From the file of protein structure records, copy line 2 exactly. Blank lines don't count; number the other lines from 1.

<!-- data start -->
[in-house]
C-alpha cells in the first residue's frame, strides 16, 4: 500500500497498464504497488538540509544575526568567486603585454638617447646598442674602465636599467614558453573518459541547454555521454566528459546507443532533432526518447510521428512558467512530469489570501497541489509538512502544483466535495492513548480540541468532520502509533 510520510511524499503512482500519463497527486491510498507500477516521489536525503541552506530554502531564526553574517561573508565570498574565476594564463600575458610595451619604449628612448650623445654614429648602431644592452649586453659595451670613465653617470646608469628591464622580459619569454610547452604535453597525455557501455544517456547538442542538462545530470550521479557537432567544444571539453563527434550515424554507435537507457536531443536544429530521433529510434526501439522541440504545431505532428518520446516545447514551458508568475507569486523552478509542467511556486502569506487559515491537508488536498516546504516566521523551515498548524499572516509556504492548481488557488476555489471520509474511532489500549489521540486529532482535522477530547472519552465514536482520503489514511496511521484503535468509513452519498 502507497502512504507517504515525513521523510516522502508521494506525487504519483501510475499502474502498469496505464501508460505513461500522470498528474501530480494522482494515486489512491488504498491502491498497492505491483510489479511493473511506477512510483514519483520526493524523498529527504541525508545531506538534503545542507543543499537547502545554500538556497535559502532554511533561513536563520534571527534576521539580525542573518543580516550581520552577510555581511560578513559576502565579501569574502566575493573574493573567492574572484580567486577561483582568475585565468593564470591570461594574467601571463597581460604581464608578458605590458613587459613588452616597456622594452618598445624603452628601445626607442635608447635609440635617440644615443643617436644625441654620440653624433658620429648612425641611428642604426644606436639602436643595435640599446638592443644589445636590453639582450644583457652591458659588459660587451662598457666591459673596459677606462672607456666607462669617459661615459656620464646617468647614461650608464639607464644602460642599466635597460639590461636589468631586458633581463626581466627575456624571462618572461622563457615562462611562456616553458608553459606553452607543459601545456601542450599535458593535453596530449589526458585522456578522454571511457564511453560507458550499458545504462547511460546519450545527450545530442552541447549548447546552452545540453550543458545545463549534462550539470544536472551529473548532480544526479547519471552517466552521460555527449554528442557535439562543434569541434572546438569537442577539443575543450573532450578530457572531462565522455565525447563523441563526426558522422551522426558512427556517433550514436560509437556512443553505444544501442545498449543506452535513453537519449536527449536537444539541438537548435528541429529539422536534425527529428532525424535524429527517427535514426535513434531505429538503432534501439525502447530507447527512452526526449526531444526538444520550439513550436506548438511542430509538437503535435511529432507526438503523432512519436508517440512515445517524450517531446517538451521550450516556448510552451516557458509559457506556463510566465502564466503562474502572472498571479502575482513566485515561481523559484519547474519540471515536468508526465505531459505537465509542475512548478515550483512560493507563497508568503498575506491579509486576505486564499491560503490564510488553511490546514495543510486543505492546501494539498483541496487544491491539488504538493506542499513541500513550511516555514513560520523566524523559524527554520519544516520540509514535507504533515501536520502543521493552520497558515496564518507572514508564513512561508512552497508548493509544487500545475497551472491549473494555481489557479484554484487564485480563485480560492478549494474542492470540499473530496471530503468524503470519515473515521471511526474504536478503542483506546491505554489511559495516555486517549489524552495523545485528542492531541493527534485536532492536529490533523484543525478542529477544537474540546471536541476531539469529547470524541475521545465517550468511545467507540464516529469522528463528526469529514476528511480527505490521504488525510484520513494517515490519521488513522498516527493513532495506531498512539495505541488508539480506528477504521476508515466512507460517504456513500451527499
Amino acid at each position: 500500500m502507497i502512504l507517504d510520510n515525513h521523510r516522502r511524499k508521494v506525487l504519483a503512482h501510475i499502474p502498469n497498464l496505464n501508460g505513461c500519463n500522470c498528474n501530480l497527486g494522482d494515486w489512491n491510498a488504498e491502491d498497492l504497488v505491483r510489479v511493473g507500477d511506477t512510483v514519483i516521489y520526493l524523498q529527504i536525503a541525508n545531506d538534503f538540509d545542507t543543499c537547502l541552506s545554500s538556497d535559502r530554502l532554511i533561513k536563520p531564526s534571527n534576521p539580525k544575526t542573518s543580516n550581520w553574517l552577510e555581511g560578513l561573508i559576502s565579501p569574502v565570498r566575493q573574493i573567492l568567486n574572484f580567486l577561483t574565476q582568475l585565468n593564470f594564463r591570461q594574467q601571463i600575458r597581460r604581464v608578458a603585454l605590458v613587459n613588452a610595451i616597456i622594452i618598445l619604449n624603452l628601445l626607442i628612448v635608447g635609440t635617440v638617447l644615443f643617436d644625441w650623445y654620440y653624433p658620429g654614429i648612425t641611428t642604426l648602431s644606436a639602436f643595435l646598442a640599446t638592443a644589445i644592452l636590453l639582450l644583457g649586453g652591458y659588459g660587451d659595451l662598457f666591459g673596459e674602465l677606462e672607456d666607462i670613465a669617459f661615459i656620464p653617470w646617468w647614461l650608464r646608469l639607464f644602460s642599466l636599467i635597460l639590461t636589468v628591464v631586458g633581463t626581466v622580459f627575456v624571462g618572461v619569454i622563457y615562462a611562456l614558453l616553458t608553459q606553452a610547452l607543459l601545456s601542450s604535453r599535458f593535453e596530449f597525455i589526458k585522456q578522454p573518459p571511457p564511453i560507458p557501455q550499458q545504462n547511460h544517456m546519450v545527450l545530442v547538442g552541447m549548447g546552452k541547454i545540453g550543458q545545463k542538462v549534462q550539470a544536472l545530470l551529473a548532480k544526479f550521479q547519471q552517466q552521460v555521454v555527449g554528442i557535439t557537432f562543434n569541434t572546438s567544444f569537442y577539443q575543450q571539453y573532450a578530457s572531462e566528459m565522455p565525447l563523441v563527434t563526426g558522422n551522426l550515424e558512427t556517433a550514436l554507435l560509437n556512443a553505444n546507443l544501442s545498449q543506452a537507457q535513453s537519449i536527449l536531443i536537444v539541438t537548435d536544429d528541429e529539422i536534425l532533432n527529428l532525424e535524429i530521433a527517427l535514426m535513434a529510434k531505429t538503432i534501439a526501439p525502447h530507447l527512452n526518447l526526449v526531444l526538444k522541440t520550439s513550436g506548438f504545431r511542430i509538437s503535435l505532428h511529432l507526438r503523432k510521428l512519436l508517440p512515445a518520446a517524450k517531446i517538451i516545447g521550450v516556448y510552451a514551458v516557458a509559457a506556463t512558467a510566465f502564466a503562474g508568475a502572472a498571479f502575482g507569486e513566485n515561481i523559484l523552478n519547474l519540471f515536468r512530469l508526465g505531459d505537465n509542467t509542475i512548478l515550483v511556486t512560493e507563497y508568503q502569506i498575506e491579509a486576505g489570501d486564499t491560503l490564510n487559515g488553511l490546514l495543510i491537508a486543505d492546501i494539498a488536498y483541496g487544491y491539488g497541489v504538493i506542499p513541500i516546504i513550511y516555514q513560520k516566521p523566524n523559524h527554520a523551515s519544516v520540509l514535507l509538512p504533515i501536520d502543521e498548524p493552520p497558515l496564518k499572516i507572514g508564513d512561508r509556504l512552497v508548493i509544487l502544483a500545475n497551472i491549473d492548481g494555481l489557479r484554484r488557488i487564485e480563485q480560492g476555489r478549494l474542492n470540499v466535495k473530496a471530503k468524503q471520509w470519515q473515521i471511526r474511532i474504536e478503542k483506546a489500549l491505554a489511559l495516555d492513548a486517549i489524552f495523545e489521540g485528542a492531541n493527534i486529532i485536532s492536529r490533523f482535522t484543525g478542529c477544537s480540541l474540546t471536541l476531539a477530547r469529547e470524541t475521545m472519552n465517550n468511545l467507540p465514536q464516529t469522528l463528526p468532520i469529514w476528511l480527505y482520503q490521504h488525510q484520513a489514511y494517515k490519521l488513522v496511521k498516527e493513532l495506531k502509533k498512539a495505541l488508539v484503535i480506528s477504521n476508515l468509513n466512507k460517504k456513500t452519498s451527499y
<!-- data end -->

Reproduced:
C-alpha cells in the first residue's frame, strides 16, 4: 500500500497498464504497488538540509544575526568567486603585454638617447646598442674602465636599467614558453573518459541547454555521454566528459546507443532533432526518447510521428512558467512530469489570501497541489509538512502544483466535495492513548480540541468532520502509533 510520510511524499503512482500519463497527486491510498507500477516521489536525503541552506530554502531564526553574517561573508565570498574565476594564463600575458610595451619604449628612448650623445654614429648602431644592452649586453659595451670613465653617470646608469628591464622580459619569454610547452604535453597525455557501455544517456547538442542538462545530470550521479557537432567544444571539453563527434550515424554507435537507457536531443536544429530521433529510434526501439522541440504545431505532428518520446516545447514551458508568475507569486523552478509542467511556486502569506487559515491537508488536498516546504516566521523551515498548524499572516509556504492548481488557488476555489471520509474511532489500549489521540486529532482535522477530547472519552465514536482520503489514511496511521484503535468509513452519498 502507497502512504507517504515525513521523510516522502508521494506525487504519483501510475499502474502498469496505464501508460505513461500522470498528474501530480494522482494515486489512491488504498491502491498497492505491483510489479511493473511506477512510483514519483520526493524523498529527504541525508545531506538534503545542507543543499537547502545554500538556497535559502532554511533561513536563520534571527534576521539580525542573518543580516550581520552577510555581511560578513559576502565579501569574502566575493573574493573567492574572484580567486577561483582568475585565468593564470591570461594574467601571463597581460604581464608578458605590458613587459613588452616597456622594452618598445624603452628601445626607442635608447635609440635617440644615443643617436644625441654620440653624433658620429648612425641611428642604426644606436639602436643595435640599446638592443644589445636590453639582450644583457652591458659588459660587451662598457666591459673596459677606462672607456666607462669617459661615459656620464646617468647614461650608464639607464644602460642599466635597460639590461636589468631586458633581463626581466627575456624571462618572461622563457615562462611562456616553458608553459606553452607543459601545456601542450599535458593535453596530449589526458585522456578522454571511457564511453560507458550499458545504462547511460546519450545527450545530442552541447549548447546552452545540453550543458545545463549534462550539470544536472551529473548532480544526479547519471552517466552521460555527449554528442557535439562543434569541434572546438569537442577539443575543450573532450578530457572531462565522455565525447563523441563526426558522422551522426558512427556517433550514436560509437556512443553505444544501442545498449543506452535513453537519449536527449536537444539541438537548435528541429529539422536534425527529428532525424535524429527517427535514426535513434531505429538503432534501439525502447530507447527512452526526449526531444526538444520550439513550436506548438511542430509538437503535435511529432507526438503523432512519436508517440512515445517524450517531446517538451521550450516556448510552451516557458509559457506556463510566465502564466503562474502572472498571479502575482513566485515561481523559484519547474519540471515536468508526465505531459505537465509542475512548478515550483512560493507563497508568503498575506491579509486576505486564499491560503490564510488553511490546514495543510486543505492546501494539498483541496487544491491539488504538493506542499513541500513550511516555514513560520523566524523559524527554520519544516520540509514535507504533515501536520502543521493552520497558515496564518507572514508564513512561508512552497508548493509544487500545475497551472491549473494555481489557479484554484487564485480563485480560492478549494474542492470540499473530496471530503468524503470519515473515521471511526474504536478503542483506546491505554489511559495516555486517549489524552495523545485528542492531541493527534485536532492536529490533523484543525478542529477544537474540546471536541476531539469529547470524541475521545465517550468511545467507540464516529469522528463528526469529514476528511480527505490521504488525510484520513494517515490519521488513522498516527493513532495506531498512539495505541488508539480506528477504521476508515466512507460517504456513500451527499